Bankers Concerned About Bailout’s Lack of Exit Strategy
October 20, 2008 - 9:49 PMBankers fear that the federal government's involvement in banks under the $700 billion financial bailout may not end anytime soon – or very easily.
The Treasury Department, they say, is giving indications that banks may have a hard time getting out of the government program.
Wayne Abernathy, executive vice president of the American Bankers Association, expressed concern that the bailout’s Capital Purchase Program (CPP) may become a long-term effort.
“They don’t want banks getting out of it too quickly, apparently,” he told CNSNews.com.
Under the Capital Purchase Program, announced last week, Treasury is buying $250 billion in non-voting stock – “troubled assets” – in nine major banks.
“(Banks) can only get out if they’re replacing the Treasury capital with some other form of capital, another shareholder option, which is probably a little hard to get right now,” Abernathy said.
He pointed out that there is no provision in the overall legislation, the Emergency Economic Stabilization Act of 2008, requiring the Treasury Department to ever end its bailout activities.
“There’s nothing in there that I’ve seen, that says the Treasury couldn’t be in there as long as they and the bank wanted them to be there,” Abernathy told CNSNews.com. “There’s no sun-setting of the Treasury investment.”
“There’s not a clear exit strategy here, for the government to back out of or remove itself from this kind of intervention,” he said.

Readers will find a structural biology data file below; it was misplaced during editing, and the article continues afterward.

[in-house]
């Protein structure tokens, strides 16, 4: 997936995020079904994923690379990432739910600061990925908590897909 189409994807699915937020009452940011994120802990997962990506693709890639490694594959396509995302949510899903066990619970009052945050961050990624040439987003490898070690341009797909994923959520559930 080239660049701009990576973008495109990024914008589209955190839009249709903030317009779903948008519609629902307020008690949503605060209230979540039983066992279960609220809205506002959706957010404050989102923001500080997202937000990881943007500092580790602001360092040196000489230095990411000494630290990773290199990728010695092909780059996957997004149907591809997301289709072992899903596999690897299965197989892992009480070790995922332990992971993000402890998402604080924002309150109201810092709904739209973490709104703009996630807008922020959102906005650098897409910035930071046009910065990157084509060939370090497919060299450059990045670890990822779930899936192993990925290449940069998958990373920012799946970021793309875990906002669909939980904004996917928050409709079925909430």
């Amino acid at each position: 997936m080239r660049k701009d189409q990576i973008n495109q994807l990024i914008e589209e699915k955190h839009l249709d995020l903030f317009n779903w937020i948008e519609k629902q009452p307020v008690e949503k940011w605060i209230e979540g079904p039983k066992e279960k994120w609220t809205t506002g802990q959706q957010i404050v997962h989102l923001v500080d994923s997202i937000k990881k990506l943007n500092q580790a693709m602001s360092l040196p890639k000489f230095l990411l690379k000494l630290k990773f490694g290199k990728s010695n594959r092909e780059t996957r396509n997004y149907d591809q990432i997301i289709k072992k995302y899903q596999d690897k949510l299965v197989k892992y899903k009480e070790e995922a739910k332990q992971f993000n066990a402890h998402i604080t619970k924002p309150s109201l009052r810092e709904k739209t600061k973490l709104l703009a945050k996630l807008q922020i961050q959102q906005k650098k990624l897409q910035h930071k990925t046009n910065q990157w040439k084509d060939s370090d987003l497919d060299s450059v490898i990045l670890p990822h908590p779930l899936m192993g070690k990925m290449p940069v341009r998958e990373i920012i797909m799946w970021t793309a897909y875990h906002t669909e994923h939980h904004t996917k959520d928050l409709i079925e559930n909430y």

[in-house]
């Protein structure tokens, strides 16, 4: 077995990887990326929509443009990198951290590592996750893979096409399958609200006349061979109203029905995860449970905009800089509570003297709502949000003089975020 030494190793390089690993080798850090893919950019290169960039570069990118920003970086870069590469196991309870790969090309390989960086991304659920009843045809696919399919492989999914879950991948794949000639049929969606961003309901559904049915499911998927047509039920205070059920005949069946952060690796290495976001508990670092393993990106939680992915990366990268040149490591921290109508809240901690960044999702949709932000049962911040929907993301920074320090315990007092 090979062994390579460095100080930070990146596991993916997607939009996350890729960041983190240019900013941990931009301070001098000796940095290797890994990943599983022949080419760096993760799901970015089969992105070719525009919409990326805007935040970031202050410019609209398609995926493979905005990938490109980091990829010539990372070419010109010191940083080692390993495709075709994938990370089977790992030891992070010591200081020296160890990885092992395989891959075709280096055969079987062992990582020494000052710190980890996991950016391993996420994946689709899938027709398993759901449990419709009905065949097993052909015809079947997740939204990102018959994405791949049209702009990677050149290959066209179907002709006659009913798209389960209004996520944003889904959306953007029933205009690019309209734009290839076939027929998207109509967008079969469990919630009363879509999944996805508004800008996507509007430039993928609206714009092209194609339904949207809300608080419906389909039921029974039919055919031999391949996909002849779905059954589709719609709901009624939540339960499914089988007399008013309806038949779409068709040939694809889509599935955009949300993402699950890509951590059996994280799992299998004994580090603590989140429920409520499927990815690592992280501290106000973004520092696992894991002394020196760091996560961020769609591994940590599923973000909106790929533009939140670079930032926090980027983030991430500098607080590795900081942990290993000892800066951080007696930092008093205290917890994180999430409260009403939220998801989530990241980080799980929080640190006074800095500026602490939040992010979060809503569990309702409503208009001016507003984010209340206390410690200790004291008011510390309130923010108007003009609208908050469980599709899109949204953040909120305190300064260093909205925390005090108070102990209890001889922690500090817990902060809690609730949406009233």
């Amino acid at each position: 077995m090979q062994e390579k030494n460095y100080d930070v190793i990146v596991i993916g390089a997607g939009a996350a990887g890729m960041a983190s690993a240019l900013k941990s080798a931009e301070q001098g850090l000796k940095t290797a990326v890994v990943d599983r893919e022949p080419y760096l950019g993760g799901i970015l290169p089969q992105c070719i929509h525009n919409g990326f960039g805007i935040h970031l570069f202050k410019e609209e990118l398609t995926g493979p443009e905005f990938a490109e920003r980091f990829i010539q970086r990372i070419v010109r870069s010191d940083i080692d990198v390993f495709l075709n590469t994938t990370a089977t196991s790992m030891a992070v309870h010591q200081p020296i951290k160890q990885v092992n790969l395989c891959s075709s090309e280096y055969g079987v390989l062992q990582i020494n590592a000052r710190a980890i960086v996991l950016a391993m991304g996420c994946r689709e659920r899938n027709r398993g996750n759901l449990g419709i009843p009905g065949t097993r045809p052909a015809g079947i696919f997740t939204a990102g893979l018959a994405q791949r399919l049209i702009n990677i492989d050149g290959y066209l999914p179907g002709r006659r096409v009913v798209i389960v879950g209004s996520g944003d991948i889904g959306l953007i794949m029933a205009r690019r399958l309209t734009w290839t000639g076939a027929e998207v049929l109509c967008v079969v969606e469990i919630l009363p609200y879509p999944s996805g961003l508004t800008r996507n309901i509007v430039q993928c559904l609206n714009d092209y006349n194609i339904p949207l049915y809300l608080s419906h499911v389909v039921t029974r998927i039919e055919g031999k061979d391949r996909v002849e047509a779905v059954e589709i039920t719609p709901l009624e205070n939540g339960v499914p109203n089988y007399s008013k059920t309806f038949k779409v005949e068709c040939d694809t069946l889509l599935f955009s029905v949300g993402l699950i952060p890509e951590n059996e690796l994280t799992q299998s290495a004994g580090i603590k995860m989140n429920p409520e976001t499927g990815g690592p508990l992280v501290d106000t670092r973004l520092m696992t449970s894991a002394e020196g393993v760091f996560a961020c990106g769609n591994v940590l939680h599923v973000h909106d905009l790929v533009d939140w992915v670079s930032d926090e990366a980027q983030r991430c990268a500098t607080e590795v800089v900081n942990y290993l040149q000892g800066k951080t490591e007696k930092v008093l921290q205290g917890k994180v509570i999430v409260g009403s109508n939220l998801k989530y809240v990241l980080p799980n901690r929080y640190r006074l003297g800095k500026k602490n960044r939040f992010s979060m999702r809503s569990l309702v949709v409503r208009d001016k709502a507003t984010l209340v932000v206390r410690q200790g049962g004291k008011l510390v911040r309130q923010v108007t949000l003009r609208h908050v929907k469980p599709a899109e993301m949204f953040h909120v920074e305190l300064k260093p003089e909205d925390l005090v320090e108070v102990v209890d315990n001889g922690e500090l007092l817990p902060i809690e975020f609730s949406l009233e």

The Treasury Department is not being forthcoming with any details clarifying its involvement. At a news conference Monday, Treasury Secretary Henry Paulson did not reveal how long the program would last, nor did he give an indication of how much of the $700 billion granted by Congress he planned to use.
Under the law, the Treasury secretary must submit a detailed report to Congress outlining all action he has taken under the authority granted him by the federal bailout bill. Paulson has 60 days to submit this report but has not indicated when he will do so.
Paulson must detail the extent of the program’s cost, all transactions made and whom they were made with, and what assets were purchased.
That 60-day window began Oct. 14, when Treasury began buying up troubled assets in nine major banks. Paulson will be required to make additional reports every 30 days until the law is no longer applicable – presumably when Treasury no longer holds private assets.
However, the Office of Financial Stability, the Treasury office established by the new law to oversee its implementation, is permanent, and Treasury is not required to relinquish private assets by a certain time, creating the possibility of extending the bailout much longer than previously thought.
Joe Witt, president of the Minnesota Banker’s Association, told CNSNews.com that even though the government seems to view the program as a short-term effort, the possibility of a never-ending bailout remained.
“I think that the government does not want to be in a long-term position of owning the stocks,” he said. “But who knows. This might end up being something that does work out so well that they want to keep it (and) not only in a tough economic time,” because, Witt suggested, “maybe there’s benefits in the future.”